SAN SALVADOR, El Salvador — Two former guardsmen, serving 30-year terms for the murders of two American agricultural advisers and a Salvadoran official, were freed under an amnesty law that is part of a Central American peace plan, a prison official said today.
The U.S. Embassy said it was "appalled" by the action and the United States plans to review a $9-million American aid program to improve El Salvador's judiciary.
Vitelio Escobar, the official in charge of security at Mariona Prison, said that former national guardsmen Jose Dimas Valle and Santiago Gomez Gonzalez were freed Dec. 19 on orders from the judiciary. Their lawyer, Luis Arevalo Diaz, confirmed their release.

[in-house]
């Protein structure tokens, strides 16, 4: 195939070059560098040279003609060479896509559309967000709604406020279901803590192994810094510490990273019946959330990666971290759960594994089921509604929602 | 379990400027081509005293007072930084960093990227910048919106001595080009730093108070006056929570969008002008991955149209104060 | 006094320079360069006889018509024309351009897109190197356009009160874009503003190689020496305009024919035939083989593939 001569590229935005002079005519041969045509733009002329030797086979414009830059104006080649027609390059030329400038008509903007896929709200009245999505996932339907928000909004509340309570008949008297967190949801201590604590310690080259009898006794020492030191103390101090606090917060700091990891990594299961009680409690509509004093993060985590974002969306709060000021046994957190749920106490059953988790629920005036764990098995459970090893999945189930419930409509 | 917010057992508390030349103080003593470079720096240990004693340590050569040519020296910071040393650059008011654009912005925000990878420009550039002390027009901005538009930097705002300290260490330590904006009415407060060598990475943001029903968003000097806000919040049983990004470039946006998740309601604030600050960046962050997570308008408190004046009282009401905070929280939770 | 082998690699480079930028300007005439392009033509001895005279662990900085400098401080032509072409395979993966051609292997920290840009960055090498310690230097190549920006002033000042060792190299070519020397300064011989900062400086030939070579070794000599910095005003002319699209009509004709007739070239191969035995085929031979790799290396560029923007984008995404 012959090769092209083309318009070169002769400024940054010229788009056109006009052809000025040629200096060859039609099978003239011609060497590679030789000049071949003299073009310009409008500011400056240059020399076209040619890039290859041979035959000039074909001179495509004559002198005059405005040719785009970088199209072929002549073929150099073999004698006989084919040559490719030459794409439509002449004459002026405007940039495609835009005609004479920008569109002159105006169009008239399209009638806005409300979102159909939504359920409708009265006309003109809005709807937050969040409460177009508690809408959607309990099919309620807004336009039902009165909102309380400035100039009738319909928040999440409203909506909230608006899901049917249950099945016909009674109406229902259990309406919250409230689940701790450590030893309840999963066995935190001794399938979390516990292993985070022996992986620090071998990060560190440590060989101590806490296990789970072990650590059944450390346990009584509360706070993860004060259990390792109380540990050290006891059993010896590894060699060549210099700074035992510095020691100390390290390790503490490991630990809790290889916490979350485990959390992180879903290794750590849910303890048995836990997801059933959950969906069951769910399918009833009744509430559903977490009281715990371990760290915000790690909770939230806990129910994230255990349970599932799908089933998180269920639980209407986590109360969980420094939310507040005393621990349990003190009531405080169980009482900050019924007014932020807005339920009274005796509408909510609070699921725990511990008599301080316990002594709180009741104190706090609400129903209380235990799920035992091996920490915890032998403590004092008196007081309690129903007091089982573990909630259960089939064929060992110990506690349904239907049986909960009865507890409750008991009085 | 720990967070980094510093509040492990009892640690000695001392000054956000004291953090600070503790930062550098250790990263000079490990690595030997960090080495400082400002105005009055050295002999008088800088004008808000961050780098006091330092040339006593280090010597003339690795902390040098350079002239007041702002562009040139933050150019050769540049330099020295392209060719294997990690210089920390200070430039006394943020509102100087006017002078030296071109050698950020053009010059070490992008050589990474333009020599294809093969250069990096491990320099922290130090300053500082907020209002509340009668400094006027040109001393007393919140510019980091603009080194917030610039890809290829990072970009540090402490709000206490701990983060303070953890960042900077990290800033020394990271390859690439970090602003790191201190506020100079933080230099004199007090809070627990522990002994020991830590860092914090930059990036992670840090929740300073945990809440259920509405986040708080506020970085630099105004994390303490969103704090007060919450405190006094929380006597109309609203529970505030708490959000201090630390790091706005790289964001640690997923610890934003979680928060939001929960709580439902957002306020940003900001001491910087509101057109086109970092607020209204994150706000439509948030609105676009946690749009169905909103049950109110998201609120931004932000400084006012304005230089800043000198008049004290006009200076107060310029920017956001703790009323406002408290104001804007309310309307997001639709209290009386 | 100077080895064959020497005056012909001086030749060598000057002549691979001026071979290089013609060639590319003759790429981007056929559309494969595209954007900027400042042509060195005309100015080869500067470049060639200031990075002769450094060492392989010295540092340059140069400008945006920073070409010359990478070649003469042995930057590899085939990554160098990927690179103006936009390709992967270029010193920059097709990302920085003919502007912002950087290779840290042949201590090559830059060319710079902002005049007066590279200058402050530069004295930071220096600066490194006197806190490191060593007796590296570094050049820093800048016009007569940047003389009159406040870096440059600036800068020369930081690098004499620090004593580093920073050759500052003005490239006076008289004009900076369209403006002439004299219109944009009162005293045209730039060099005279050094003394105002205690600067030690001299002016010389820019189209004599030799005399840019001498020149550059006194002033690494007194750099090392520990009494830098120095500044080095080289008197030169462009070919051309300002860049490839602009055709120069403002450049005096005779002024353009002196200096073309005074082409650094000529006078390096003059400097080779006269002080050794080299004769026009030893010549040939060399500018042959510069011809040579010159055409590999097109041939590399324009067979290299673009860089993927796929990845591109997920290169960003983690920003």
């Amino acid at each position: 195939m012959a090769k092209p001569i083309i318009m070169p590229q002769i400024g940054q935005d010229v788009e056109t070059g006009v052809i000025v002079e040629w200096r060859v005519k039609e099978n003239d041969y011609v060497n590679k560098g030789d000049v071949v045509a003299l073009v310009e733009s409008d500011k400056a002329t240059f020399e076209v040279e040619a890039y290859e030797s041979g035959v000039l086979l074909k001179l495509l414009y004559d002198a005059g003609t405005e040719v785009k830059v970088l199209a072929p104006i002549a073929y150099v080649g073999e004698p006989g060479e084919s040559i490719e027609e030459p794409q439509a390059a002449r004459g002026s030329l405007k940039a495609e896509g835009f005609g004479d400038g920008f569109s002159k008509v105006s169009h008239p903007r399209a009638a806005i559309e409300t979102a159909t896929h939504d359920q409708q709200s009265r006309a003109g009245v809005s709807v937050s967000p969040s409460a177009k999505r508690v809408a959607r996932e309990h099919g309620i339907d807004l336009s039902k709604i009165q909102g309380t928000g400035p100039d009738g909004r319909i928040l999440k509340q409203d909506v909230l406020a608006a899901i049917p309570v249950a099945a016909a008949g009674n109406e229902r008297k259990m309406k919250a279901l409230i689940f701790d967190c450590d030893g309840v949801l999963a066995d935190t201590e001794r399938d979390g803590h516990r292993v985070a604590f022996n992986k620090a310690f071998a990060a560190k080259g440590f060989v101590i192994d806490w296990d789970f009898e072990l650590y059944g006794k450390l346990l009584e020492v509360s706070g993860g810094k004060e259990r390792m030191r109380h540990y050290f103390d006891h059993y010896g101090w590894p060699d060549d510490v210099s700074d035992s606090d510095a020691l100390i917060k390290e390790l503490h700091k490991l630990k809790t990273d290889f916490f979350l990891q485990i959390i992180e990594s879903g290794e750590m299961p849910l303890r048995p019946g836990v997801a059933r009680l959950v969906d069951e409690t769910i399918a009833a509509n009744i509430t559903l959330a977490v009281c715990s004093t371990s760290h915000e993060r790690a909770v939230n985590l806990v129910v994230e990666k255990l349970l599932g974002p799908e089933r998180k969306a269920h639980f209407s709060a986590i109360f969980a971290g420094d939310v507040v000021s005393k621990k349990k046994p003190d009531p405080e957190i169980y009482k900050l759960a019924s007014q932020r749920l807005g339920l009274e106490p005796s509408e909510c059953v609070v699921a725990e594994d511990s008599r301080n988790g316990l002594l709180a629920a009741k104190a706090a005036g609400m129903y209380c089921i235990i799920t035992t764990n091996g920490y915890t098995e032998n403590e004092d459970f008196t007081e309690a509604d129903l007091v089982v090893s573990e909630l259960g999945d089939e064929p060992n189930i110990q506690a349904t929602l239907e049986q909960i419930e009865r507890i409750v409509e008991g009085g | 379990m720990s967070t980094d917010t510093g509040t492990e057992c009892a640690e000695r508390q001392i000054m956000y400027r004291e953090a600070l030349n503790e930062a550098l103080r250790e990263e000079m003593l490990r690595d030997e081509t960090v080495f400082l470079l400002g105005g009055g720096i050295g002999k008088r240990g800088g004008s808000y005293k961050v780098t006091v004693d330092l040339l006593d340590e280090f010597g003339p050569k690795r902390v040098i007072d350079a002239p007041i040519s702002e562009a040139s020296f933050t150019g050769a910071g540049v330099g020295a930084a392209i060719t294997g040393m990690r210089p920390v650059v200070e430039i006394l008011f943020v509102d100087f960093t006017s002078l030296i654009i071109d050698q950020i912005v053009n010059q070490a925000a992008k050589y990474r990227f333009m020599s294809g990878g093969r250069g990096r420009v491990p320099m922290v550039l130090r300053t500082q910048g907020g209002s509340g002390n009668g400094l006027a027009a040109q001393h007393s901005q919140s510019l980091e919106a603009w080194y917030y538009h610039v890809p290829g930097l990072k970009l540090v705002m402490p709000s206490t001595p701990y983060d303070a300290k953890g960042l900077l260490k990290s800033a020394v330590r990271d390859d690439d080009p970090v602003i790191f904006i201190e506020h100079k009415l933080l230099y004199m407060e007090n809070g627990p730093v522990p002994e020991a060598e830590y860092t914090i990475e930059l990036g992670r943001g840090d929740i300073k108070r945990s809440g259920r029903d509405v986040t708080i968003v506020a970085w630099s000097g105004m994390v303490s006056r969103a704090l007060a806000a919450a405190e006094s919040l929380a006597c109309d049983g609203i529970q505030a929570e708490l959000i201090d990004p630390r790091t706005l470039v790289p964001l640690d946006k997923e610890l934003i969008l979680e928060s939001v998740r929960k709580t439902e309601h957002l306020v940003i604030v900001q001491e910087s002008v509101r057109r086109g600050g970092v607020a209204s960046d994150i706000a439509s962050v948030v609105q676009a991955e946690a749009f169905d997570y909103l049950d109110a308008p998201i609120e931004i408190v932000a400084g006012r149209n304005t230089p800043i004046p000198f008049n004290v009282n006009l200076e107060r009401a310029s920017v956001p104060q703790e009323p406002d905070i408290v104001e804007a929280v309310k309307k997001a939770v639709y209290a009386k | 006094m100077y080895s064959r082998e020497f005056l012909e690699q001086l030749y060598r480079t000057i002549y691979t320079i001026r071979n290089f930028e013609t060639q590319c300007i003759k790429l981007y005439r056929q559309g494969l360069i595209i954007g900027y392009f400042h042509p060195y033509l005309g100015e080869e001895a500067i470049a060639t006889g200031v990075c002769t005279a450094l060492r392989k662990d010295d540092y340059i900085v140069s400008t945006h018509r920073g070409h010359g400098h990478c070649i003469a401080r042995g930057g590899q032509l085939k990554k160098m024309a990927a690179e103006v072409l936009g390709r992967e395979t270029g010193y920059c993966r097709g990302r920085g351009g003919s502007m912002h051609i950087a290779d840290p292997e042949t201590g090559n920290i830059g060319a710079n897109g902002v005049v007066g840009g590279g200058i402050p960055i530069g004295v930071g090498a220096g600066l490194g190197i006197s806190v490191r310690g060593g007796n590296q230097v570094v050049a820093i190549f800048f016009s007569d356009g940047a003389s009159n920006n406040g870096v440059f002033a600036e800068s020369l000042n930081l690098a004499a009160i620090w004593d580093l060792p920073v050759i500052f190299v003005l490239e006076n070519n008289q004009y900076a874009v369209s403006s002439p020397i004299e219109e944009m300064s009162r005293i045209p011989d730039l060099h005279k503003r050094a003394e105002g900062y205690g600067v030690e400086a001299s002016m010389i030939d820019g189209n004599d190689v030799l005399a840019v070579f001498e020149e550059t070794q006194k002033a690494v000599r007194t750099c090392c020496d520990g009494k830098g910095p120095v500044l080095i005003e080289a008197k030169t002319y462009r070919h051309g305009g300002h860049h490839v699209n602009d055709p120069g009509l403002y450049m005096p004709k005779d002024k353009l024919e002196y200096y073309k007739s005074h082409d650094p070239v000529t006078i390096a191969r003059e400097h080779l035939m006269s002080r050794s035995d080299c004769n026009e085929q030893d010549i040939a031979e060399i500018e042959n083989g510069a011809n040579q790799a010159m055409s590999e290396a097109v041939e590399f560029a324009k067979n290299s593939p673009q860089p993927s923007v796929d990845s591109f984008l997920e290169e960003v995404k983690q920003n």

The two guardsmen were sentenced to 30 years imprisonment in February, 1986.
Both men were convicted for the murders of Michael P. Hammer, 39, of Potomac, Md., and Mark David Pearlman, 36, of Seattle, two advisers helping the government with a controversial land reform program, and Jose Rodolfo Viera, 39, head of the Salvadoran Agrarian Institute.